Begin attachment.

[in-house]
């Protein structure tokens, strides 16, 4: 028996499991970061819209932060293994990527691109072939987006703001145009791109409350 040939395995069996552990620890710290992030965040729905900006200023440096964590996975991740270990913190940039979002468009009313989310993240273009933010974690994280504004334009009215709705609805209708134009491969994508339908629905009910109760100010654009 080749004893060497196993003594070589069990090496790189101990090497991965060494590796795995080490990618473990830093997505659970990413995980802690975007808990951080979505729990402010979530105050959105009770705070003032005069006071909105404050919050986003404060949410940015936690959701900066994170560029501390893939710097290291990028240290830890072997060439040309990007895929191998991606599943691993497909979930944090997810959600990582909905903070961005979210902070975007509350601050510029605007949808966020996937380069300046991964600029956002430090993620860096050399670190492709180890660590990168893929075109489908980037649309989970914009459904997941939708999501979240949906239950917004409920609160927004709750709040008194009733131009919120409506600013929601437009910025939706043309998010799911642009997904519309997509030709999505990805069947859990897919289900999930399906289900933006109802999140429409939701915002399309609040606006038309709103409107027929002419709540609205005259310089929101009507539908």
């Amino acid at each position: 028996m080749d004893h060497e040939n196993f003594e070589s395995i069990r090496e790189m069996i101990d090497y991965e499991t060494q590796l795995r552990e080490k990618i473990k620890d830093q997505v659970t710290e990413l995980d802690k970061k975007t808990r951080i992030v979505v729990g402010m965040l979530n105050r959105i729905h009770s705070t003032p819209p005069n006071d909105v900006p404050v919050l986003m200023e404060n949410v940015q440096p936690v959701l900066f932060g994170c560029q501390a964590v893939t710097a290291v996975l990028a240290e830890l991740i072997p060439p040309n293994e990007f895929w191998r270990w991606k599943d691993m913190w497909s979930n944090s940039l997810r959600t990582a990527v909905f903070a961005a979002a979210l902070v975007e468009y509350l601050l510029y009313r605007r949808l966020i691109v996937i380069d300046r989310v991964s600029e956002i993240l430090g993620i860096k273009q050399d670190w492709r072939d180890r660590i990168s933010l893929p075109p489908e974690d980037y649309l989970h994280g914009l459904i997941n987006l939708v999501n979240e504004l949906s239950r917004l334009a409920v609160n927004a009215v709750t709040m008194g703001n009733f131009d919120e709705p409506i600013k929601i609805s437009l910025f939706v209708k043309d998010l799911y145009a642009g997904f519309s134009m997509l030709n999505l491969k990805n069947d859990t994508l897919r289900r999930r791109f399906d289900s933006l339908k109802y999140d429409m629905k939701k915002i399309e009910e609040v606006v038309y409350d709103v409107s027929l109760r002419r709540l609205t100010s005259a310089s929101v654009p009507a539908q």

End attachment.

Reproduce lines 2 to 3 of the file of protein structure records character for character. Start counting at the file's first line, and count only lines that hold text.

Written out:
């Protein structure tokens, strides 16, 4: 028996499991970061819209932060293994990527691109072939987006703001145009791109409350 040939395995069996552990620890710290992030965040729905900006200023440096964590996975991740270990913190940039979002468009009313989310993240273009933010974690994280504004334009009215709705609805209708134009491969994508339908629905009910109760100010654009 080749004893060497196993003594070589069990090496790189101990090497991965060494590796795995080490990618473990830093997505659970990413995980802690975007808990951080979505729990402010979530105050959105009770705070003032005069006071909105404050919050986003404060949410940015936690959701900066994170560029501390893939710097290291990028240290830890072997060439040309990007895929191998991606599943691993497909979930944090997810959600990582909905903070961005979210902070975007509350601050510029605007949808966020996937380069300046991964600029956002430090993620860096050399670190492709180890660590990168893929075109489908980037649309989970914009459904997941939708999501979240949906239950917004409920609160927004709750709040008194009733131009919120409506600013929601437009910025939706043309998010799911642009997904519309997509030709999505990805069947859990897919289900999930399906289900933006109802999140429409939701915002399309609040606006038309709103409107027929002419709540609205005259310089929101009507539908």
């Amino acid at each position: 028996m080749d004893h060497e040939n196993f003594e070589s395995i069990r090496e790189m069996i101990d090497y991965e499991t060494q590796l795995r552990e080490k990618i473990k620890d830093q997505v659970t710290e990413l995980d802690k970061k975007t808990r951080i992030v979505v729990g402010m965040l979530n105050r959105i729905h009770s705070t003032p819209p005069n006071d909105v900006p404050v919050l986003m200023e404060n949410v940015q440096p936690v959701l900066f932060g994170c560029q501390a964590v893939t710097a290291v996975l990028a240290e830890l991740i072997p060439p040309n293994e990007f895929w191998r270990w991606k599943d691993m913190w497909s979930n944090s940039l997810r959600t990582a990527v909905f903070a961005a979002a979210l902070v975007e468009y509350l601050l510029y009313r605007r949808l966020i691109v996937i380069d300046r989310v991964s600029e956002i993240l430090g993620i860096k273009q050399d670190w492709r072939d180890r660590i990168s933010l893929p075109p489908e974690d980037y649309l989970h994280g914009l459904i997941n987006l939708v999501n979240e504004l949906s239950r917004l334009a409920v609160n927004a009215v709750t709040m008194g703001n009733f131009d919120e709705p409506i600013k929601i609805s437009l910025f939706v209708k043309d998010l799911y145009a642009g997904f519309s134009m997509l030709n999505l491969k990805n069947d859990t994508l897919r289900r999930r791109f399906d289900s933006l339908k109802y999140d429409m629905k939701k915002i399309e009910e609040v606006v038309y409350d709103v409107s027929l109760r002419r709540l609205t100010s005259a310089s929101v654009p009507a539908q």